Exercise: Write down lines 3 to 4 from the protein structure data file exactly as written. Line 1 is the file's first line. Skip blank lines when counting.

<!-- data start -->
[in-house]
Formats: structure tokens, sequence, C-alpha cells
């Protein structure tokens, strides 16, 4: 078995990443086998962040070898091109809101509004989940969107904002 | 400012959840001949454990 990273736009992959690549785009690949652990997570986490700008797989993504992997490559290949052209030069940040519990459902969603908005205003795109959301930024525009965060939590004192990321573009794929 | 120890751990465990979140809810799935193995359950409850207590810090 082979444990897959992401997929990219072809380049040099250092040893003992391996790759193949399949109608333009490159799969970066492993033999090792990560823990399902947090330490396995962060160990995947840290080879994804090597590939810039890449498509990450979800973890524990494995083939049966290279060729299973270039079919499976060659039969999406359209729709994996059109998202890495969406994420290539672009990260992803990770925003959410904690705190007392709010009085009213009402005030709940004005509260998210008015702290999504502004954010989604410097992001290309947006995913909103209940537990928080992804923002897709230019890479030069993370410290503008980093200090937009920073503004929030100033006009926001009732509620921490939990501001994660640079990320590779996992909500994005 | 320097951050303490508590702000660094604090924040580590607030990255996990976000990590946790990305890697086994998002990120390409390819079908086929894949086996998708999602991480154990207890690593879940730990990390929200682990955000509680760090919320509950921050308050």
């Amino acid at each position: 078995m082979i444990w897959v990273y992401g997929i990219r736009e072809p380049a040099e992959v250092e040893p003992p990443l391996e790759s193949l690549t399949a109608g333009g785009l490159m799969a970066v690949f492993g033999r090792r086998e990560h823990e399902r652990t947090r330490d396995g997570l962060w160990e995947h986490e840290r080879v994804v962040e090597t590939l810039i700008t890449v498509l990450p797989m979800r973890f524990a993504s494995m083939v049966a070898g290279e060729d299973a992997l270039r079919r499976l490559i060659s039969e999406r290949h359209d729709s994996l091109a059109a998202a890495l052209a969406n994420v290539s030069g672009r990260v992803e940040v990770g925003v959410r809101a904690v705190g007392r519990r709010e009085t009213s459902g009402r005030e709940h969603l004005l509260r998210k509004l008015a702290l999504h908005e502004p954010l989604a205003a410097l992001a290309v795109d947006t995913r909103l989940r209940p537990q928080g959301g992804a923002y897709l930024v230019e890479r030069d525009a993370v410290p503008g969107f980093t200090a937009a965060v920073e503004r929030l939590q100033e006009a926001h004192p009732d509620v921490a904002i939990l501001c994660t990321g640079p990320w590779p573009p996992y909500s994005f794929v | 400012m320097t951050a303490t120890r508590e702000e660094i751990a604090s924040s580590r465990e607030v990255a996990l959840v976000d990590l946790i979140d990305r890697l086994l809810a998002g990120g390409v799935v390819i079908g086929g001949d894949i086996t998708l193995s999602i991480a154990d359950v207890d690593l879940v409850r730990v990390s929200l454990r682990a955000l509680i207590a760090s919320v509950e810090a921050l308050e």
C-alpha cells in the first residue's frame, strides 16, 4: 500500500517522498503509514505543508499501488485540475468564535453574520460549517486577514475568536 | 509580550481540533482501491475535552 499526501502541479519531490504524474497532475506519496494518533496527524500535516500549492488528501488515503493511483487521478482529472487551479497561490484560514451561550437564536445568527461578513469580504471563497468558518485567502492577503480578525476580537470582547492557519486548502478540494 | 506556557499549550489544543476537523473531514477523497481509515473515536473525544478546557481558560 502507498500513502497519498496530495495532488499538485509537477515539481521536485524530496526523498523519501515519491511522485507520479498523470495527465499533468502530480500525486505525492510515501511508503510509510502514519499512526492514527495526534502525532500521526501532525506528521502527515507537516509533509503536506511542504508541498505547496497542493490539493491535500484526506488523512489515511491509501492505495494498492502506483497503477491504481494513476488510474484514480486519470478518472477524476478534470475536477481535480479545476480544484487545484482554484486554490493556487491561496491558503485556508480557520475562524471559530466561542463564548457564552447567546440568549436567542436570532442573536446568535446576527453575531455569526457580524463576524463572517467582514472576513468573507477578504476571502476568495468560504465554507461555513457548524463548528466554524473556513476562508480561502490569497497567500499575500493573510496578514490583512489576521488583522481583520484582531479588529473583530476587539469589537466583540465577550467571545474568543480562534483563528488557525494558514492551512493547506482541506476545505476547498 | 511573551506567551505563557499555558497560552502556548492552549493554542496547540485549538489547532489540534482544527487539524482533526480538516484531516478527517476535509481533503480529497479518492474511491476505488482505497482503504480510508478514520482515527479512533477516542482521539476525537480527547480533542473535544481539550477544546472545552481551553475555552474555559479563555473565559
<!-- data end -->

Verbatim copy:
């Protein structure tokens, strides 16, 4: 078995990443086998962040070898091109809101509004989940969107904002 | 400012959840001949454990 990273736009992959690549785009690949652990997570986490700008797989993504992997490559290949052209030069940040519990459902969603908005205003795109959301930024525009965060939590004192990321573009794929 | 120890751990465990979140809810799935193995359950409850207590810090 082979444990897959992401997929990219072809380049040099250092040893003992391996790759193949399949109608333009490159799969970066492993033999090792990560823990399902947090330490396995962060160990995947840290080879994804090597590939810039890449498509990450979800973890524990494995083939049966290279060729299973270039079919499976060659039969999406359209729709994996059109998202890495969406994420290539672009990260992803990770925003959410904690705190007392709010009085009213009402005030709940004005509260998210008015702290999504502004954010989604410097992001290309947006995913909103209940537990928080992804923002897709230019890479030069993370410290503008980093200090937009920073503004929030100033006009926001009732509620921490939990501001994660640079990320590779996992909500994005 | 320097951050303490508590702000660094604090924040580590607030990255996990976000990590946790990305890697086994998002990120390409390819079908086929894949086996998708999602991480154990207890690593879940730990990390929200682990955000509680760090919320509950921050308050």
């Amino acid at each position: 078995m082979i444990w897959v990273y992401g997929i990219r736009e072809p380049a040099e992959v250092e040893p003992p990443l391996e790759s193949l690549t399949a109608g333009g785009l490159m799969a970066v690949f492993g033999r090792r086998e990560h823990e399902r652990t947090r330490d396995g997570l962060w160990e995947h986490e840290r080879v994804v962040e090597t590939l810039i700008t890449v498509l990450p797989m979800r973890f524990a993504s494995m083939v049966a070898g290279e060729d299973a992997l270039r079919r499976l490559i060659s039969e999406r290949h359209d729709s994996l091109a059109a998202a890495l052209a969406n994420v290539s030069g672009r990260v992803e940040v990770g925003v959410r809101a904690v705190g007392r519990r709010e009085t009213s459902g009402r005030e709940h969603l004005l509260r998210k509004l008015a702290l999504h908005e502004p954010l989604a205003a410097l992001a290309v795109d947006t995913r909103l989940r209940p537990q928080g959301g992804a923002y897709l930024v230019e890479r030069d525009a993370v410290p503008g969107f980093t200090a937009a965060v920073e503004r929030l939590q100033e006009a926001h004192p009732d509620v921490a904002i939990l501001c994660t990321g640079p990320w590779p573009p996992y909500s994005f794929v | 400012m320097t951050a303490t120890r508590e702000e660094i751990a604090s924040s580590r465990e607030v990255a996990l959840v976000d990590l946790i979140d990305r890697l086994l809810a998002g990120g390409v799935v390819i079908g086929g001949d894949i086996t998708l193995s999602i991480a154990d359950v207890d690593l879940v409850r730990v990390s929200l454990r682990a955000l509680i207590a760090s919320v509950e810090a921050l308050e």